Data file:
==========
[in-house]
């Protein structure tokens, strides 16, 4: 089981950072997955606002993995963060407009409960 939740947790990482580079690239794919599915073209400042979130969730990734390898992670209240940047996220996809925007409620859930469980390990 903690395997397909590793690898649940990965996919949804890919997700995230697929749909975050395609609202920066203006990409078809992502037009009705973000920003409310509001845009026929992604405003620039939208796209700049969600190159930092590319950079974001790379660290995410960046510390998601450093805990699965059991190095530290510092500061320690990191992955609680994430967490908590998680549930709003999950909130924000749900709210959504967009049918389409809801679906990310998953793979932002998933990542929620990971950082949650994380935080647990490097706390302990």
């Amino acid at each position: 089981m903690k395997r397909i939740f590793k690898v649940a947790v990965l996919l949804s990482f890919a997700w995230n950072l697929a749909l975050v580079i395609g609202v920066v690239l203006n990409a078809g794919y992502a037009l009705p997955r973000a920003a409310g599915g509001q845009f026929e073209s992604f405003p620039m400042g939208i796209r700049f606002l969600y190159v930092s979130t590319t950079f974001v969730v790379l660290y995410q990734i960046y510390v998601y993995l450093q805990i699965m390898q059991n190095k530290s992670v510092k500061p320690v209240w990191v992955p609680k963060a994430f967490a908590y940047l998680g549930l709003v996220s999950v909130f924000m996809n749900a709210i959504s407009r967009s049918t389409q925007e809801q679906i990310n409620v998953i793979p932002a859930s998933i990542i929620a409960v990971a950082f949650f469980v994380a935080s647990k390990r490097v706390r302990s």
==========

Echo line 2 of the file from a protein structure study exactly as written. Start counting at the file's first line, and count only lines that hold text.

């Protein structure tokens, strides 16, 4: 089981950072997955606002993995963060407009409960 939740947790990482580079690239794919599915073209400042979130969730990734390898992670209240940047996220996809925007409620859930469980390990 903690395997397909590793690898649940990965996919949804890919997700995230697929749909975050395609609202920066203006990409078809992502037009009705973000920003409310509001845009026929992604405003620039939208796209700049969600190159930092590319950079974001790379660290995410960046510390998601450093805990699965059991190095530290510092500061320690990191992955609680994430967490908590998680549930709003999950909130924000749900709210959504967009049918389409809801679906990310998953793979932002998933990542929620990971950082949650994380935080647990490097706390302990």